Week 7

Top to Botton: Rise of Social Hierarchies

India and Global: From 3000 BCE

As with writing, the rise of social hierarchies is seen as one of the hallmarks of emerging civilization. However, social hierarchies, or the ranking of members of a group based on various criteria, such as class or race, are part of the life of all social creatures. Think of the alpha male and female in a pack of wolves. But the emergence of civilizations, with their large groupings of people, amassing of property, and their need for formal rules and leadership, accentuated the human proclivity for establishing social hierarchies. All civilizations, even the supposedly egalitarian and democratic ones of the modern era, include hierarchies. Perhaps the oldest continuous social hierarchy (other than that based on gender) is that of the caste system of India. Its origins are the subject of much debate but many historians date it to the second millennium BCE invasion of the sub-continent by Aryan peoples of Central Asia, who were among the first to adopt the superior weapons technology made possible by the smelting of iron. Inevitably, as conquerors, they placed themselves above the existing inhabitants of India, ultimately developing the complex and religiously-based caste system that still dominates Indian society today, though with no sanction in law in modern democratic India.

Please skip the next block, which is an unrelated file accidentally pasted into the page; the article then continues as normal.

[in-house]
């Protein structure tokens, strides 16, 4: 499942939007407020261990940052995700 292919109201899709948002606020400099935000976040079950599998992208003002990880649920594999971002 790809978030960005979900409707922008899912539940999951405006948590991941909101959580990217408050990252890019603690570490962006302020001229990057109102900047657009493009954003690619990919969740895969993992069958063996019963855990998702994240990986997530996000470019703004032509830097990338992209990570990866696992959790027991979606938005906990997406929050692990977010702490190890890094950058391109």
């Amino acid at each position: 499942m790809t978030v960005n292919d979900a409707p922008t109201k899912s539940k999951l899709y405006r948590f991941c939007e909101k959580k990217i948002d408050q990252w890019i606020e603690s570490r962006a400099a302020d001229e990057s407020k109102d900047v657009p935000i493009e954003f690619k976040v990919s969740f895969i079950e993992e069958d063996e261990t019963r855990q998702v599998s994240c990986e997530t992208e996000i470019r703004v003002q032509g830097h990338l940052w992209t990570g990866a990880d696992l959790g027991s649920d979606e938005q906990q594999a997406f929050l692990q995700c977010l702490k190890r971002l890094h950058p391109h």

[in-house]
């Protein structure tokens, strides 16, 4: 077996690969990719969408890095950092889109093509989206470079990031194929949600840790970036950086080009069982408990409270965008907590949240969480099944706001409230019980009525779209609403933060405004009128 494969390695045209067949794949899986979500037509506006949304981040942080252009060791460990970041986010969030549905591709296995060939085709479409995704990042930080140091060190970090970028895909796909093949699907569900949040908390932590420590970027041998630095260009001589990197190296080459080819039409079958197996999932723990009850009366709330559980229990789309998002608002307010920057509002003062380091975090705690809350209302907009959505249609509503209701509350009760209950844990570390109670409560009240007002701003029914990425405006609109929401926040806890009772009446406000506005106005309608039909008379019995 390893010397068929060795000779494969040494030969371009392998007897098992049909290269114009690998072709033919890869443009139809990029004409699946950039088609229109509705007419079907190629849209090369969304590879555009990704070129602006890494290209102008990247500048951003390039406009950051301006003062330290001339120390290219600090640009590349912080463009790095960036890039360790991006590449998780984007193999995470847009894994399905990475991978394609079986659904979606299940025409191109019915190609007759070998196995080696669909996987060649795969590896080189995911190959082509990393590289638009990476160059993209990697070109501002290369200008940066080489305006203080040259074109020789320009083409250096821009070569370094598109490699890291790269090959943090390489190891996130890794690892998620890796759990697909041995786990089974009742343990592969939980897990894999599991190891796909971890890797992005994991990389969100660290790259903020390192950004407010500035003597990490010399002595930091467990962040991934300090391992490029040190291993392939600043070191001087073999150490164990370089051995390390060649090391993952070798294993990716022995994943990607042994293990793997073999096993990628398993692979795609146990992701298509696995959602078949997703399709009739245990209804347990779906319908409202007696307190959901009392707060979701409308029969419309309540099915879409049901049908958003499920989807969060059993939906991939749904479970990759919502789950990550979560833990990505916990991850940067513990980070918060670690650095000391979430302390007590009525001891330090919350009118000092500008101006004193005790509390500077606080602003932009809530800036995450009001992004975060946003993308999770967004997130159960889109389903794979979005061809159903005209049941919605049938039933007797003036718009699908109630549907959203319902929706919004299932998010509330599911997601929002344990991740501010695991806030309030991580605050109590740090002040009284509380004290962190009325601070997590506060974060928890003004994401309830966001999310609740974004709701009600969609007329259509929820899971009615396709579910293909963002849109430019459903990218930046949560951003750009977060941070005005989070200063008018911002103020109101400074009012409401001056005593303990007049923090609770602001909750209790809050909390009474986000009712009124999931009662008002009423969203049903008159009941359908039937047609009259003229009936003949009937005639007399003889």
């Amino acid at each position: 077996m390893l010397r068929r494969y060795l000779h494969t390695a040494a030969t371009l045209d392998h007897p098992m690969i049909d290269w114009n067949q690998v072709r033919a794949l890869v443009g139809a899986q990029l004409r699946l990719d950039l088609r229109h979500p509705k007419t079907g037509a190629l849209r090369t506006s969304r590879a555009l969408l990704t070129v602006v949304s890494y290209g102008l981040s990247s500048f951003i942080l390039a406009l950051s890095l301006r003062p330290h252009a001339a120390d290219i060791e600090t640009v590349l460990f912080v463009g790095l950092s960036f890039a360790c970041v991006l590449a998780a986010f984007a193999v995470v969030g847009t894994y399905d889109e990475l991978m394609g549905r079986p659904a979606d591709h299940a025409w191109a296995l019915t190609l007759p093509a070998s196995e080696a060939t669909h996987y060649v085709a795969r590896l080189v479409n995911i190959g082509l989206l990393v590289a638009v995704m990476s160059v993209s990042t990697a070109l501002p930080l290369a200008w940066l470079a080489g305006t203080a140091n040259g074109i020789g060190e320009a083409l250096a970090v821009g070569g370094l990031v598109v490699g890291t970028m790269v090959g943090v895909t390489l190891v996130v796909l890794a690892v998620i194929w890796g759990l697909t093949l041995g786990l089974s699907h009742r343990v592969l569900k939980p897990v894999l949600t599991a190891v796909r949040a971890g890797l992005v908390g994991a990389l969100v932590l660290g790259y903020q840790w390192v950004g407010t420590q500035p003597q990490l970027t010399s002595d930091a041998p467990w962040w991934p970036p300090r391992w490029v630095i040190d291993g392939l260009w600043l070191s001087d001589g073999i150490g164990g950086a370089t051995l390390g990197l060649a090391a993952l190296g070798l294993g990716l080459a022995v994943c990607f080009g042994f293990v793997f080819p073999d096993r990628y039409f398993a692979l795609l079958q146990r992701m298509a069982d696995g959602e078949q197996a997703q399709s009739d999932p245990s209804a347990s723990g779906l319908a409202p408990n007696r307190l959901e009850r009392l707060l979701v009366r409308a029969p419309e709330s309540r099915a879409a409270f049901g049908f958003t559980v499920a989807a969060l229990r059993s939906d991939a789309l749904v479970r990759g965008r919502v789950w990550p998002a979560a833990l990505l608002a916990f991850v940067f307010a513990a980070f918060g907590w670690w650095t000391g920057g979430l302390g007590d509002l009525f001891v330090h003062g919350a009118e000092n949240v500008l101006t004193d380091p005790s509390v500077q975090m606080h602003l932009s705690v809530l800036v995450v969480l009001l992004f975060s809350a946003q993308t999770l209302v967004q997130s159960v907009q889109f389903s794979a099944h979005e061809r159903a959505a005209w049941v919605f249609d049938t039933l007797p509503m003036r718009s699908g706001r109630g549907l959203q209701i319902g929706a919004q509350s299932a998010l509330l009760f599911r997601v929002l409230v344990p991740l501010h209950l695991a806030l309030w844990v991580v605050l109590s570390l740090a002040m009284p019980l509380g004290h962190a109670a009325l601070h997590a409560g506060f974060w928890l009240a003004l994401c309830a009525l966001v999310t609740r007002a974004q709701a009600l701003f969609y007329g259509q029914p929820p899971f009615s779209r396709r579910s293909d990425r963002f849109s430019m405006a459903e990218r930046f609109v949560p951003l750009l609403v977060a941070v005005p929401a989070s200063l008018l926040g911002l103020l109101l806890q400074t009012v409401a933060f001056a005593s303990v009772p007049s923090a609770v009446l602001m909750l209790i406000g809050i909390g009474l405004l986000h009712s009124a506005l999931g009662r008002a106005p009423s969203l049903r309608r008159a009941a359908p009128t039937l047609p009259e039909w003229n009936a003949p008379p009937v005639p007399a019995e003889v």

Reading:

Text: See Week 7 of Syllabus

Website: Farming and Inequality, Bhagavad Gita, Women in Classical China

 

Writing/Discussion Assignment

 

Lectures:

(all lectures and quizzes are now only available on Blackboard)

Slide Show Only

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